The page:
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CUSD Closure Updates from Lederle & Russell
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Photo Credit: Austin Kleon
We hope this letter finds you all well and safe.

What strange times we are living in, I can’t help but contrast this letter with the last one we wrote you. As I’m sure you know, all of the events listed in the last letter have been canceled. Please know we are as sad as you. Seniors and AP students, we would love for you to continue to focus on your portfolio if it is work you love and are excited to continue. If it is not or you can’t continue it, take this as an opportunity to start something entirely new. Don’t worry about deadlines.

We will make sure all of your art is collected and stored safely until we can return it to you. We do want to celebrate our Avery Gallery Show winners. Please send them a little love.

On Monday, March 16, students can come to room 41 to pick up their sketchbooks or any materials they may need. It is not mandatory to get your books. All assignments can be done without using your sketchbook. There are synchronous assignments (guided practice) and asynchronous (without guidance). It’s most important that we limit stress and anxiety during this critical time. Art can help alleviate stressors. We do not know how long we will be closed. These assignments will get us through March and the middle of April.

We are available via email to answer any questions or concerns. We are all in this together. We miss you all and hopefully this crisis comes to an end sooner than later. There are no rules. Do what you can, take what you need, and leave the rest. Take care of yourself and your family first. Everything about this class is flexible. Whatever happens, we will work it out. 

Keep going and take care of yourselves,

HL & SR

Assignments during the CUSD closure:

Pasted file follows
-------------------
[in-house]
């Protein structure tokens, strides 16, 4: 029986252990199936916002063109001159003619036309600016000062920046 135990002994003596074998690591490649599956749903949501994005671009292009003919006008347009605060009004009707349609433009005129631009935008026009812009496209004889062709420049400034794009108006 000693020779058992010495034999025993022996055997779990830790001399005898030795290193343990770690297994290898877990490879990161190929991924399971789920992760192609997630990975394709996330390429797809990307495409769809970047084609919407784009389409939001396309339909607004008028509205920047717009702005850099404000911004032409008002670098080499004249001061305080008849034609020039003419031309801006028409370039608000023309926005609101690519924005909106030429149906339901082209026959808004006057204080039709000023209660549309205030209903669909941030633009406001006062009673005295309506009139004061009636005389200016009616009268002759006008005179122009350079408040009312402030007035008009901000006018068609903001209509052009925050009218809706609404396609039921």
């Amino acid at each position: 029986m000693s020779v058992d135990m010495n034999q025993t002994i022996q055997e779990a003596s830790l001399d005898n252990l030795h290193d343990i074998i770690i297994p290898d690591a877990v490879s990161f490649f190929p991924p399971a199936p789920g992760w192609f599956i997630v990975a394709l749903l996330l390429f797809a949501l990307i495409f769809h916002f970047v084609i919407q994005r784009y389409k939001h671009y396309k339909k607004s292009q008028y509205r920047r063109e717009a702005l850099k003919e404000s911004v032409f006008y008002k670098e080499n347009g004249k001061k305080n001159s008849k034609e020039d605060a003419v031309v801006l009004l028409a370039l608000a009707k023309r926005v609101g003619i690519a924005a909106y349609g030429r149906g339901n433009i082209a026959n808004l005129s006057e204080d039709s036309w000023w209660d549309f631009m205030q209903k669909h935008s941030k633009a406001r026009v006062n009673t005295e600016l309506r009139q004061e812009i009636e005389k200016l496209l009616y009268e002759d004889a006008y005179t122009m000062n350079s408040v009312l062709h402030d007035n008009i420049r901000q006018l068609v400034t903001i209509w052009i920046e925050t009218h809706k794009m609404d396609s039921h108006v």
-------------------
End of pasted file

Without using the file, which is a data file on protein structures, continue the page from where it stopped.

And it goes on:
Synchronous assignments:

  • #CreativeQuaratine sessions on Instagram live and YouTube videos from the live sessions. My Instagram is @russelllovesart
  • My youtube channel is here.  I plan on doing two to three sessions a week. These are interactive sessions. Students can do one of these sessions per week if they choose. These are for all art levels and are meant to be fun!

Asynchronous assignments:
Art 1 (in sketchbooks or on separate sheets of paper)

  1. Observational sequential sketch of something you’re eating like an apple or donut or sandwich. Show eight sequence sketches of what you ate. You can organize the sequences however you like.
  2. Observational sketch of cups from your cupboard in haphazard composition. Use a pencil or any mark making tool.
     
  3. Observational painting using coffee. Look at the artwork of Giulia Bernardelli.  She paints pictures with coffee.  Mix up some strong coffee so that it is really dark.  Using a spoon or tooth pic or a variety of tools you can find in the kitchen, paint a picture with coffee.  Bernardelli lets the coffee spill onto the page and then sees what it reminds her of. You can take this approach or you can find an image on the internet to work from.
  4. Written assignment: Go to the Google Arts & Culture website.  Click on ‘Explore’ and then ‘Artists’. Spend 10 minutes exploring the different artists featured there. When you click on an artist you need to scroll down to see examples of their work. Choose an artist that you like and are interested in. Preferably in your sketchbook or on a separate piece of paper, write about the artist you have chosen.  Their name can be the title of your work. Describe what their work is like. (Is it a painting or sculpture or something else) Describe it in details and try to find out what media the artist uses e.g. oil paint or charcoal.  Research further on the internet and see what you can find out.